Nanotechnology is changing the packaging industry. For example, plastics manufactured with different nanostructures allow various gas and moisture permeability to fit the requirements of specific products such as fruits, vegetables, beverage and wine. As a result, shelf-life, flavor and color preservation of the products can be improved. Nanostructured films and packaging materials can prevent the invasion of pathogens and other microorganisms and ensure food safety. Nano-sensors embedded in food packages will determine whether food has gone bad or show its nutrient content. By adding certain nanoparticles into packaging material and bottles, food packages can be made more light- and fire-resistant with stronger mechanical and thermal performance and controlled gas absorption.

Some specific examples of nanotechnology applications in food industry are as follows:

– Use of nanoclays, nanopolymers, nanocavities and nanostrings as gas and UV barriers, anti-microbial surface development and breathable and multifunctional food packaging design.

– Nano-sized iron particles added to some nutritional drinks increase reactivity and bioavailability.

– Kitchenware, i.e. cutting boards manufactured with added nano-sized silver particles increase antibacterial properties.

– Starch nano-spheres added to food packaging have 400 times more surface area than natural starch particles. They are used as an adhesive to minimize water consumption and thus less time and energy to dry.

– Non-stick cooking equipment made with nano-ceramic coatings have enhanced functionality and durability.

– Nano-ceramic catalytic pellets are designed for prolonging freshness of frying oil while in use.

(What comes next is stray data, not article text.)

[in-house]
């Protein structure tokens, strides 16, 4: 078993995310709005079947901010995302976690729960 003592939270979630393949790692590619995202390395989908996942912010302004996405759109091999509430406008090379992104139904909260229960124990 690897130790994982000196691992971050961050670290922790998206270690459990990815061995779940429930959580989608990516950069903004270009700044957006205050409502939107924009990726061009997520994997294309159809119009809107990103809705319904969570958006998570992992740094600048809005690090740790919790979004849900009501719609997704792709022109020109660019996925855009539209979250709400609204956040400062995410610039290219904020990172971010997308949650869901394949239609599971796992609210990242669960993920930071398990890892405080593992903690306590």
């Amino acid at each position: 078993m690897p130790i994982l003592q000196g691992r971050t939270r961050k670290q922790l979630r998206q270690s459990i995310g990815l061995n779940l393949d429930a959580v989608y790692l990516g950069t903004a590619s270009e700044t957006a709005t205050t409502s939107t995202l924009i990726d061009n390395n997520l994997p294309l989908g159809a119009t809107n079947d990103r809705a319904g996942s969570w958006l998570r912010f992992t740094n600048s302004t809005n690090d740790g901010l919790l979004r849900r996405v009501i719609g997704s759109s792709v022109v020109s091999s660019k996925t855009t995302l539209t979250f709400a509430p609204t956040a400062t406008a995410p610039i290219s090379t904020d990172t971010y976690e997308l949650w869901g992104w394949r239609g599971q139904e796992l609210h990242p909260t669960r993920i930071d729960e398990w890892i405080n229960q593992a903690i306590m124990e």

– Nano-silver and nano-carbon are used to coat the interior and the gasket of the refrigerator to prevent intrusion of bacteria from outside.

– Nano-silica is used as free flow aid for powdered ingredients in the food industry.

Nanotechnology is still an emerging technology. In spite of numerous potential benefits that nanotechnology offers, safety aspects of the application of this technology in food and agricultural industry and environment are not well known. Furthermore, consumers are not well informed about nanotechnology. Experiences from the genetically modified organism debate clearly indicate public support and consumer acceptance of this technology will depend on the behavior of institutions responsible for development and regulation of technological innovations and risk assessment. One way to secure public support for this technology is to dedicate resources to further research on widely shared goals such as clean and renewable energy and public health intervention to ensure development of healthy and nutritious foods and crops. Responsible industry practices, distribution of expertise and benefits, and availability of choices worldwide would help public acceptance of the technical innovations derived from nanotechnology and nanoscience. Currently, there are a number of on-going studies that attempt to detail, analyze and assess the potential problems and benefits, pitfalls, and known and unknown risks related to developments in nanoscience and technology. However, health, environmental and workers’ health risk analyses, and a regulatory framework for nanotechnology and nanoscience are some of the issues that need to be further examined as the technology matures. Lack of regulatory harmonization also is an impediment for development of global strategies for commercializing products derived from nanotechnologies.


Nurhan Dunford
FAPC Oil/Oilseed Specialist

DASNR Extension Research CASNR Departments